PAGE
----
New Sunset laws to protect off the plan property purchases

On 17 November 2015 the NSW Government passed the Conveyancing Amendment (Sunset Clauses) Act 2015 to provide further protections for purchasers in off the plan property contracts. This Act inserts a new Division 10 into the Conveyancing Act 1919 entitled ‘Off the plan contracts’.

The Act addresses concerns that some developers are using the ‘sunset clause’ as a way of terminating an off the plan contract specifically for financial gain. There have been reports of developers deliberately delaying a project so that the sunset clause can be activated. The purchaser receives their deposit back but will be out of pocket for their legal/conveyancing expenses and may be priced out of buying a replacement property.

Off the plan contracts

An off the plan contract is a contract for the sale of a lot that does not have a separate title at the time the contract is entered into. Off the plan contracts are used by developers to presell vacant land lots or strata units before the necessary building and contract works have been finalised.

The purchaser pays a deposit and waits for the developer to obtain registration of a plan at LPI, which upon registration will create an individual title to the land or unit. Once the title for the lot has issued, the contract can be completed in the usual way.

Sunset clauses

Off the plan sales are conditional contracts which require some mechanism to allow the contract to be terminated if the development is not finalised.

A sunset clause is a provision in an off the plan contract that provides for a contract to be rescinded if the lot is not created by the sunset date. The sunset date specified in the contract is the latest date by which the lot will be completed and will have a separate title issued for it. Most sunset clauses allow either the vendor or the purchaser to rescind if the development is not completed within time.

Changes to the Conveyancing Act

The new Division 10 of the Conveyancing Act 1919 aims to prevent developers from unreasonably rescinding off the plan contracts for residential property under a sunset clause. Residential property has the same meaning that it does in s 66Q of the Act. In summary this is:

  • a parcel of land (less than 2.5 ha in area) on which no more than two dwellings exist (or are in the process of construction)
  • vacant land on which construction of a single place of residence is not prohibited by law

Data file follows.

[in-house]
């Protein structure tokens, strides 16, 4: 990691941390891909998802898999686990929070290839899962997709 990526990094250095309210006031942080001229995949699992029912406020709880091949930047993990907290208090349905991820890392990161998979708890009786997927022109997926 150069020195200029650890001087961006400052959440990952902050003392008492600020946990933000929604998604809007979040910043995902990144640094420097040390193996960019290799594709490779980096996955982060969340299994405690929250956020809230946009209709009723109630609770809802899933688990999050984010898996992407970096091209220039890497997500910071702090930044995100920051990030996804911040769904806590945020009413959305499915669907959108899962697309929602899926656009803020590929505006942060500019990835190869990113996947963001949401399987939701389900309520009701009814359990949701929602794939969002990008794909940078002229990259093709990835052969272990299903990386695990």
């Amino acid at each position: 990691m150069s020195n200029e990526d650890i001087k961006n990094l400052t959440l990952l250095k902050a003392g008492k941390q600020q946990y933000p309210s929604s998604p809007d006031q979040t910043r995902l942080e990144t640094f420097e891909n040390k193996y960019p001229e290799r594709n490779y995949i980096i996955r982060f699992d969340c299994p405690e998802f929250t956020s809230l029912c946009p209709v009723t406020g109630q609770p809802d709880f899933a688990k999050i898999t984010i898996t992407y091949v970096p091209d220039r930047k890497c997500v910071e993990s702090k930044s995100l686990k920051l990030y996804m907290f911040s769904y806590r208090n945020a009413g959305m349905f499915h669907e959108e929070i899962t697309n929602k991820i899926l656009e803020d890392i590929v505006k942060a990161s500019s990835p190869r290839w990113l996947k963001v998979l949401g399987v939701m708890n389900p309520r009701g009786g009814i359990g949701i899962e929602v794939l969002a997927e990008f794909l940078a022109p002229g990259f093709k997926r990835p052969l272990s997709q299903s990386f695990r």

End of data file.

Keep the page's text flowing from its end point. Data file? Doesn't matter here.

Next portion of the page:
• a lot or lots (including proposed lots) under the strata schemes development legislation intended to be used as a single place of residence.

The vendor’s right to rescind

Under the new protections, a vendor must give each purchaser notice in writing at least 28 days prior to rescission under a sunset clause. The notice must state why the vendor is proposing to rescind and give reasons for the delay.

If the lot has not been created before the sunset date, the vendor can only rescind under a sunset clause if:

  • the purchasers give written consent to the vendor’s proposed rescission; or
  • the vendor obtains an order from the Supreme Court permitting the rescission; or
  • the reason for the rescission comes within a category prescribed by the Regulations (no Regulations have yet been made).

Supreme Court considerations

The factors the Supreme Court will consider when deciding whether to approve the vendor’s proposed rescission will include:

  • the terms of the contract
  • whether the vendor has acted unreasonably or in bad faith
  • the reason for the delay
  • whether the subject lot has increased in value
  • any other matter the court considers to be relevant.

The vendor is liable to pay the purchaser’s costs of the application to the Supreme Court, unless it can be shown that the purchaser’s refusal to consent to the rescission was unreasonable.

Commencement of the new provisions

The new laws apply to any purported rescission that takes place on or after 2 November 2015, the date that the Minister for Better Regulation and Innovation announced that the legislation would be brought to Parliament. The reason for this retrospective application is to prevent a rush of rescissions prior to introduction of the legislation.

If you seek further legal advice on this issue or need a conveyancing property lawyer to purchase or sell a property, please do not hesitate to contact John Fasha by email to john.fasha@lexfori.com.au or by telephone (02) 9723 8793.